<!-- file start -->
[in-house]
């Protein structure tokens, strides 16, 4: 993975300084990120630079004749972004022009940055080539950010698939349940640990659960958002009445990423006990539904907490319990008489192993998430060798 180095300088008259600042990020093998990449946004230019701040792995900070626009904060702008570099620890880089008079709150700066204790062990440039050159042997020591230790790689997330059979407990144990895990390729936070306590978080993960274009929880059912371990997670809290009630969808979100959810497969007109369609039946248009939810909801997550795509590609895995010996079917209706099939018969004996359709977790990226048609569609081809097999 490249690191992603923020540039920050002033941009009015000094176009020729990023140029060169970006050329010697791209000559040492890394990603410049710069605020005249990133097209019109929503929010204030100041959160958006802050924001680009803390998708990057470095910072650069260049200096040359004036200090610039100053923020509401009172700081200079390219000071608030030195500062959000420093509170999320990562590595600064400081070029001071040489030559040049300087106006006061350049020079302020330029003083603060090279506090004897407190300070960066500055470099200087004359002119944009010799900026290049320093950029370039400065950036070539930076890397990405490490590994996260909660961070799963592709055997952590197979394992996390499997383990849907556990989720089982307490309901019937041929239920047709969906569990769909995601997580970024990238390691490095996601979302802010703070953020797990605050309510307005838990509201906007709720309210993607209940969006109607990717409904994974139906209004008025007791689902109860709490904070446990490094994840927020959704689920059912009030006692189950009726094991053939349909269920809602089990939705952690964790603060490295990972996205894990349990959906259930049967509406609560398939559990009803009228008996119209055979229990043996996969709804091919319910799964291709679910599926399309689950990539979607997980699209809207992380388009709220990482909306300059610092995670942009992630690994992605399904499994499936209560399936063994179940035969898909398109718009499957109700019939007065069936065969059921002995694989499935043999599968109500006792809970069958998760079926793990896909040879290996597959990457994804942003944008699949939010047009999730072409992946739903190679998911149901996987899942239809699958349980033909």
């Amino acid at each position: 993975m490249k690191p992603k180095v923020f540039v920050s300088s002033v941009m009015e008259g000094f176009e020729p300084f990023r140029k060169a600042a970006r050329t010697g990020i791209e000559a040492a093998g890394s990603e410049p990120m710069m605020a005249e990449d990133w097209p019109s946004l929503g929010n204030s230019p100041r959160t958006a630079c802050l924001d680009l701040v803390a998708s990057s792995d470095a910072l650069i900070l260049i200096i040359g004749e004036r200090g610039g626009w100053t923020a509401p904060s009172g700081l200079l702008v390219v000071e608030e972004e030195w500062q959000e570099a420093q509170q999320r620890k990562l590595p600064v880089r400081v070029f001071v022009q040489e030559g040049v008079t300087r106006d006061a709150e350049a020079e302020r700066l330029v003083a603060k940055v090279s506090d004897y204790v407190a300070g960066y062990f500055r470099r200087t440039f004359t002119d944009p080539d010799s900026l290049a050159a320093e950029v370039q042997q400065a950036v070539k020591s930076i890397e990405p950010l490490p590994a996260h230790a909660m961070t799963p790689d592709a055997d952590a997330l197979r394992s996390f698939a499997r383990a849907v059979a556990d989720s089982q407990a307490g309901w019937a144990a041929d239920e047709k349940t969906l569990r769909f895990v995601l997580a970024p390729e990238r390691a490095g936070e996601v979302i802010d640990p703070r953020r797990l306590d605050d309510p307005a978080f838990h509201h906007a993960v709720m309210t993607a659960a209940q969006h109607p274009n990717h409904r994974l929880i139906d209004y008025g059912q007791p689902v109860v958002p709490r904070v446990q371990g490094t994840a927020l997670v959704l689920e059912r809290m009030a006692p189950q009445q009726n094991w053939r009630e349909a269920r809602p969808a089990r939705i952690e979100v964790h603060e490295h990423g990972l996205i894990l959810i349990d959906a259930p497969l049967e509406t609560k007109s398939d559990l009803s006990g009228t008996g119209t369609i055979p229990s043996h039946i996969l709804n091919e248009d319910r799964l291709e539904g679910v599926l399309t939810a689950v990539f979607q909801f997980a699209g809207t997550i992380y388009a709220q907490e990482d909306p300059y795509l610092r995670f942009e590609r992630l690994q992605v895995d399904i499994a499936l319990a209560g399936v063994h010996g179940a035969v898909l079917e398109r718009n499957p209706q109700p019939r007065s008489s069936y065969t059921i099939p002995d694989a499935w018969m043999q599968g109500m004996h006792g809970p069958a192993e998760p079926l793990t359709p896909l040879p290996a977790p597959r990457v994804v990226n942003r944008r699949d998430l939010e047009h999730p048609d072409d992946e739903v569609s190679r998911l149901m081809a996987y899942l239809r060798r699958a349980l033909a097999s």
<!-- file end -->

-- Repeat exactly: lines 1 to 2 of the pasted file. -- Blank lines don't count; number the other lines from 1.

[in-house]
């Protein structure tokens, strides 16, 4: 993975300084990120630079004749972004022009940055080539950010698939349940640990659960958002009445990423006990539904907490319990008489192993998430060798 180095300088008259600042990020093998990449946004230019701040792995900070626009904060702008570099620890880089008079709150700066204790062990440039050159042997020591230790790689997330059979407990144990895990390729936070306590978080993960274009929880059912371990997670809290009630969808979100959810497969007109369609039946248009939810909801997550795509590609895995010996079917209706099939018969004996359709977790990226048609569609081809097999 490249690191992603923020540039920050002033941009009015000094176009020729990023140029060169970006050329010697791209000559040492890394990603410049710069605020005249990133097209019109929503929010204030100041959160958006802050924001680009803390998708990057470095910072650069260049200096040359004036200090610039100053923020509401009172700081200079390219000071608030030195500062959000420093509170999320990562590595600064400081070029001071040489030559040049300087106006006061350049020079302020330029003083603060090279506090004897407190300070960066500055470099200087004359002119944009010799900026290049320093950029370039400065950036070539930076890397990405490490590994996260909660961070799963592709055997952590197979394992996390499997383990849907556990989720089982307490309901019937041929239920047709969906569990769909995601997580970024990238390691490095996601979302802010703070953020797990605050309510307005838990509201906007709720309210993607209940969006109607990717409904994974139906209004008025007791689902109860709490904070446990490094994840927020959704689920059912009030006692189950009726094991053939349909269920809602089990939705952690964790603060490295990972996205894990349990959906259930049967509406609560398939559990009803009228008996119209055979229990043996996969709804091919319910799964291709679910599926399309689950990539979607997980699209809207992380388009709220990482909306300059610092995670942009992630690994992605399904499994499936209560399936063994179940035969898909398109718009499957109700019939007065069936065969059921002995694989499935043999599968109500006792809970069958998760079926793990896909040879290996597959990457994804942003944008699949939010047009999730072409992946739903190679998911149901996987899942239809699958349980033909």